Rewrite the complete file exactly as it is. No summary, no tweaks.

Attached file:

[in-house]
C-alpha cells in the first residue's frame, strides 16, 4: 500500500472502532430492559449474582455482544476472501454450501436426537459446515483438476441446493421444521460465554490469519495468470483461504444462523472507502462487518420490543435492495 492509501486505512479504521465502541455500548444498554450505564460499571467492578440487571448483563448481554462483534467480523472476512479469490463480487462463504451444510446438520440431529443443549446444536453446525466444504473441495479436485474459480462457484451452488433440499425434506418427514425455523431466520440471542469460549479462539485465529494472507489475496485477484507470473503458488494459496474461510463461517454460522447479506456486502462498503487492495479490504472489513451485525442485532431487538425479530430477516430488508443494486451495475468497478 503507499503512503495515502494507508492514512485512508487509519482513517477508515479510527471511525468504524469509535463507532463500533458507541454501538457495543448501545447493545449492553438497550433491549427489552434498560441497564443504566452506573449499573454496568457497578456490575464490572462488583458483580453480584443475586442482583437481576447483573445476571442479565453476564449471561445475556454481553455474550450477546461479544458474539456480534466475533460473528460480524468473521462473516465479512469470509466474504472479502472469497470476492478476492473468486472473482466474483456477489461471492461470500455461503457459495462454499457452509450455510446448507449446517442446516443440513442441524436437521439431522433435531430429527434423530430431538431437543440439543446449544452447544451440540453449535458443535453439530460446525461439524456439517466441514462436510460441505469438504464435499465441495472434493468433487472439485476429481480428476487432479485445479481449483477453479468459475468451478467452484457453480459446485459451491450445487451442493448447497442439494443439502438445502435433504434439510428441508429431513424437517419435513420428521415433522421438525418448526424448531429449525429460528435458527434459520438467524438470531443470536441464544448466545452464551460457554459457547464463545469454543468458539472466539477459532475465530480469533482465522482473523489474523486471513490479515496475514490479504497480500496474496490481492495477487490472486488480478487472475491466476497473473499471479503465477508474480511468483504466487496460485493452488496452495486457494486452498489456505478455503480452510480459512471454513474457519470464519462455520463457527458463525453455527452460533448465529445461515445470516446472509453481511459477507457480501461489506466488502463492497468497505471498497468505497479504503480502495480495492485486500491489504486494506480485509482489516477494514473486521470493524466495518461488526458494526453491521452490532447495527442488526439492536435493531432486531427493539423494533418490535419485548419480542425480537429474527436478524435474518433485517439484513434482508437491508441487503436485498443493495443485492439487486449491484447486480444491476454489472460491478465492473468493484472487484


[in-house]
C-alpha cells in the first residue's frame, strides 16, 4: 500500500472502532430492559449474582455482544476472501454450501436426537459446515483438476441446493421444521460465554490469519495468470483461504444462523472507502462487518420490543435492495 492509501486505512479504521465502541455500548444498554450505564460499571467492578440487571448483563448481554462483534467480523472476512479469490463480487462463504451444510446438520440431529443443549446444536453446525466444504473441495479436485474459480462457484451452488433440499425434506418427514425455523431466520440471542469460549479462539485465529494472507489475496485477484507470473503458488494459496474461510463461517454460522447479506456486502462498503487492495479490504472489513451485525442485532431487538425479530430477516430488508443494486451495475468497478 503507499503512503495515502494507508492514512485512508487509519482513517477508515479510527471511525468504524469509535463507532463500533458507541454501538457495543448501545447493545449492553438497550433491549427489552434498560441497564443504566452506573449499573454496568457497578456490575464490572462488583458483580453480584443475586442482583437481576447483573445476571442479565453476564449471561445475556454481553455474550450477546461479544458474539456480534466475533460473528460480524468473521462473516465479512469470509466474504472479502472469497470476492478476492473468486472473482466474483456477489461471492461470500455461503457459495462454499457452509450455510446448507449446517442446516443440513442441524436437521439431522433435531430429527434423530430431538431437543440439543446449544452447544451440540453449535458443535453439530460446525461439524456439517466441514462436510460441505469438504464435499465441495472434493468433487472439485476429481480428476487432479485445479481449483477453479468459475468451478467452484457453480459446485459451491450445487451442493448447497442439494443439502438445502435433504434439510428441508429431513424437517419435513420428521415433522421438525418448526424448531429449525429460528435458527434459520438467524438470531443470536441464544448466545452464551460457554459457547464463545469454543468458539472466539477459532475465530480469533482465522482473523489474523486471513490479515496475514490479504497480500496474496490481492495477487490472486488480478487472475491466476497473473499471479503465477508474480511468483504466487496460485493452488496452495486457494486452498489456505478455503480452510480459512471454513474457519470464519462455520463457527458463525453455527452460533448465529445461515445470516446472509453481511459477507457480501461489506466488502463492497468497505471498497468505497479504503480502495480495492485486500491489504486494506480485509482489516477494514473486521470493524466495518461488526458494526453491521452490532447495527442488526439492536435493531432486531427493539423494533418490535419485548419480542425480537429474527436478524435474518433485517439484513434482508437491508441487503436485498443493495443485492439487486449491484447486480444491476454489472460491478465492473468493484472487484